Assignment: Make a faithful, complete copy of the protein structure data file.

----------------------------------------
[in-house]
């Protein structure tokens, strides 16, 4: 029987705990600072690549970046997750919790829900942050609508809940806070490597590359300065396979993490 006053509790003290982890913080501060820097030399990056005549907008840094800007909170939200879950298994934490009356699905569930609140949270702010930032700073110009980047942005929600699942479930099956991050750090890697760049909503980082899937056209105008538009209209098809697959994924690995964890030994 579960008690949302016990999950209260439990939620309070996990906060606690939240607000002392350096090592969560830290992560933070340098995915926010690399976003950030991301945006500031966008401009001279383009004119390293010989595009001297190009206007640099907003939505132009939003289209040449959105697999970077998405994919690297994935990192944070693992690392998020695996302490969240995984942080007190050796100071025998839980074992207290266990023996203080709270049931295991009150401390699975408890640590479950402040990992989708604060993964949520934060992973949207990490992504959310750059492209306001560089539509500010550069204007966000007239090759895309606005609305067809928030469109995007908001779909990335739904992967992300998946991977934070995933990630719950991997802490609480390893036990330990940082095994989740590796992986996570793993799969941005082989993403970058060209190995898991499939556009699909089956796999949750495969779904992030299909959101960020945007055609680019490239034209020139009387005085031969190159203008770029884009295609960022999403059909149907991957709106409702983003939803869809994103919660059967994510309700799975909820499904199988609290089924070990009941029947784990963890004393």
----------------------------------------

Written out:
[in-house]
């Protein structure tokens, strides 16, 4: 029987705990600072690549970046997750919790829900942050609508809940806070490597590359300065396979993490 006053509790003290982890913080501060820097030399990056005549907008840094800007909170939200879950298994934490009356699905569930609140949270702010930032700073110009980047942005929600699942479930099956991050750090890697760049909503980082899937056209105008538009209209098809697959994924690995964890030994 579960008690949302016990999950209260439990939620309070996990906060606690939240607000002392350096090592969560830290992560933070340098995915926010690399976003950030991301945006500031966008401009001279383009004119390293010989595009001297190009206007640099907003939505132009939003289209040449959105697999970077998405994919690297994935990192944070693992690392998020695996302490969240995984942080007190050796100071025998839980074992207290266990023996203080709270049931295991009150401390699975408890640590479950402040990992989708604060993964949520934060992973949207990490992504959310750059492209306001560089539509500010550069204007966000007239090759895309606005609305067809928030469109995007908001779909990335739904992967992300998946991977934070995933990630719950991997802490609480390893036990330990940082095994989740590796992986996570793993799969941005082989993403970058060209190995898991499939556009699909089956796999949750495969779904992030299909959101960020945007055609680019490239034209020139009387005085031969190159203008770029884009295609960022999403059909149907991957709106409702983003939803869809994103919660059967994510309700799975909820499904199988609290089924070990009941029947784990963890004393």